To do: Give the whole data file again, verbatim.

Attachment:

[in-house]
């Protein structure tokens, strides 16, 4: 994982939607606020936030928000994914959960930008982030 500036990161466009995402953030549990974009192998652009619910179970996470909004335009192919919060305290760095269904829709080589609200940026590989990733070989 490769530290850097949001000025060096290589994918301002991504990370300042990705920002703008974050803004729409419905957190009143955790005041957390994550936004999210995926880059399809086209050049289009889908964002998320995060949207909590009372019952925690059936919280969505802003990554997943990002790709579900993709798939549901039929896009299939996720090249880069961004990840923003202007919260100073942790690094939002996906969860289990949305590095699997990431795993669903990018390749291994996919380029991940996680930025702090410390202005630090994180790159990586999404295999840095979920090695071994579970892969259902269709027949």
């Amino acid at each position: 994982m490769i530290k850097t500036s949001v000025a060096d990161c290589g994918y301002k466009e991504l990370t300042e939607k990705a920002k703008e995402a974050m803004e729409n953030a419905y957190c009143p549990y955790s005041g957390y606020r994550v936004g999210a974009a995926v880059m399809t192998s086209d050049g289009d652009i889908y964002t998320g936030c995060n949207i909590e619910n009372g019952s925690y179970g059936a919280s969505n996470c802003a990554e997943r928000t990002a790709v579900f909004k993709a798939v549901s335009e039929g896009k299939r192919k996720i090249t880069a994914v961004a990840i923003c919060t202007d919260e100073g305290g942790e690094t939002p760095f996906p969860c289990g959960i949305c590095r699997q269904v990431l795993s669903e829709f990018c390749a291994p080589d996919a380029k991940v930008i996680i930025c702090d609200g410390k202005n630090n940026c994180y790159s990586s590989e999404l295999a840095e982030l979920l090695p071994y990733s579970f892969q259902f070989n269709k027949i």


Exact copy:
[in-house]
């Protein structure tokens, strides 16, 4: 994982939607606020936030928000994914959960930008982030 500036990161466009995402953030549990974009192998652009619910179970996470909004335009192919919060305290760095269904829709080589609200940026590989990733070989 490769530290850097949001000025060096290589994918301002991504990370300042990705920002703008974050803004729409419905957190009143955790005041957390994550936004999210995926880059399809086209050049289009889908964002998320995060949207909590009372019952925690059936919280969505802003990554997943990002790709579900993709798939549901039929896009299939996720090249880069961004990840923003202007919260100073942790690094939002996906969860289990949305590095699997990431795993669903990018390749291994996919380029991940996680930025702090410390202005630090994180790159990586999404295999840095979920090695071994579970892969259902269709027949």
């Amino acid at each position: 994982m490769i530290k850097t500036s949001v000025a060096d990161c290589g994918y301002k466009e991504l990370t300042e939607k990705a920002k703008e995402a974050m803004e729409n953030a419905y957190c009143p549990y955790s005041g957390y606020r994550v936004g999210a974009a995926v880059m399809t192998s086209d050049g289009d652009i889908y964002t998320g936030c995060n949207i909590e619910n009372g019952s925690y179970g059936a919280s969505n996470c802003a990554e997943r928000t990002a790709v579900f909004k993709a798939v549901s335009e039929g896009k299939r192919k996720i090249t880069a994914v961004a990840i923003c919060t202007d919260e100073g305290g942790e690094t939002p760095f996906p969860c289990g959960i949305c590095r699997q269904v990431l795993s669903e829709f990018c390749a291994p080589d996919a380029k991940v930008i996680i930025c702090d609200g410390k202005n630090n940026c994180y790159s990586s590989e999404l295999a840095e982030l979920l090695p071994y990733s579970f892969q259902f070989n269709k027949i």